Consumers can expect to pay more to heat their homes this winter compared to last year due to surging fuel costs and slightly colder temperatures, according to the Energy Information Administration.

In its 2022 Winter Fuels Outlook, EIA predicts the largest increase over last winter—28%—for homes that heat with natural gas, with average household expenditures at $931. Those costs are expected to average $1,359 (10% more than last winter) for households with electricity as their heating source, $2,354 (27% increase) for heating oil, and $1,513 (5% increase) for propane.

“Forecasting months-long weather and energy trends is not an exact science, but it's highly likely that global dynamics affecting energy commodities will lead to higher U.S. prices for heat this winter," said EIA Administrator Joe DeCarolis.

The Winter Fuels Outlook is a supplement to EIA's October Short-Term Energy Outlook that focuses on retail energy markets for the four most common U.S. heating fuels during the winter heating months (October to March). The agency uses National Oceanic and Atmospheric Administration forecasts to predict winter energy use.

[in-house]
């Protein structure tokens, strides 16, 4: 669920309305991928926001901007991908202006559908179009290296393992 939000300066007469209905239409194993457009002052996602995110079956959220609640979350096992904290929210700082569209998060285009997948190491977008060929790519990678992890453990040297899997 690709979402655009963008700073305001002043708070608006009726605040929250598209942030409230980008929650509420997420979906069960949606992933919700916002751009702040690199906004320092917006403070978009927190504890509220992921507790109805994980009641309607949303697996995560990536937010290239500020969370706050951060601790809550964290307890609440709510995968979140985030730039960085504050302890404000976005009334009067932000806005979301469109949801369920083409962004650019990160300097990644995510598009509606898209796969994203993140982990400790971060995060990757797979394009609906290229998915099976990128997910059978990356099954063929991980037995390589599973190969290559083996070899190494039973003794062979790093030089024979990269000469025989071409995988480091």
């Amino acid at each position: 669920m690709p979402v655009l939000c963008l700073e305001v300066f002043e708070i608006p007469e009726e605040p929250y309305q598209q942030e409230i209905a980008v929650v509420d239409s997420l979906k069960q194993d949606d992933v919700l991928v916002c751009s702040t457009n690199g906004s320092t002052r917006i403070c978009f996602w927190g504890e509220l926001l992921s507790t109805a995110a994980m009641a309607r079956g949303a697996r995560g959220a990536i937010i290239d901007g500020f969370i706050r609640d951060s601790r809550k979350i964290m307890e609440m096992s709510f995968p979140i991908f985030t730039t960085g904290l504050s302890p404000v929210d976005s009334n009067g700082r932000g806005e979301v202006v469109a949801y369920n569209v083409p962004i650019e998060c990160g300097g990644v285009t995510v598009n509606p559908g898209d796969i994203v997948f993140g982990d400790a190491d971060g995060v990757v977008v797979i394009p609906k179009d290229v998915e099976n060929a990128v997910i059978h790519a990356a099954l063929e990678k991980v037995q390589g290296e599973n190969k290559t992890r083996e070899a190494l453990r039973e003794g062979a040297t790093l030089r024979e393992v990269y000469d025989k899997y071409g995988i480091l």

EIA said residential costs will rise to 14.8 cents per kilowatt-hour of electricity, an 8% increase compared to last year, and about $15.95 per thousand cubic feet for natural gas, a 22.5% jump.

“Higher retail electricity prices largely reflect an increase in wholesale power prices, which are driven by higher natural gas prices," EIA said in its report. Wholesale prices at major power trading hubs “will be about 20-60% higher on average this winter."

Henry Hub natural gas spot prices continue to climb, the result of higher demand and lower supply. As the year enters the fourth quarter, EIA expects spot prices to average about $7.40 per million British thermal units (MMBtu) and then fall below $6.00/MMBtu in 2023 as U.S. natural gas production rises.

Overall, the benchmark Henry Hub price is expected to average $7.26/MMBtu this winter, a 54% surge from last winter. The Midwest will see the biggest jumps in residential prices for natural gas—averaging 27% higher than last winter—followed by increases of 23% in the West, 17% in the Northeast and 15% in the South.

“If spot prices continue to rise, retail prices this winter could be even higher than our forecast," the report said.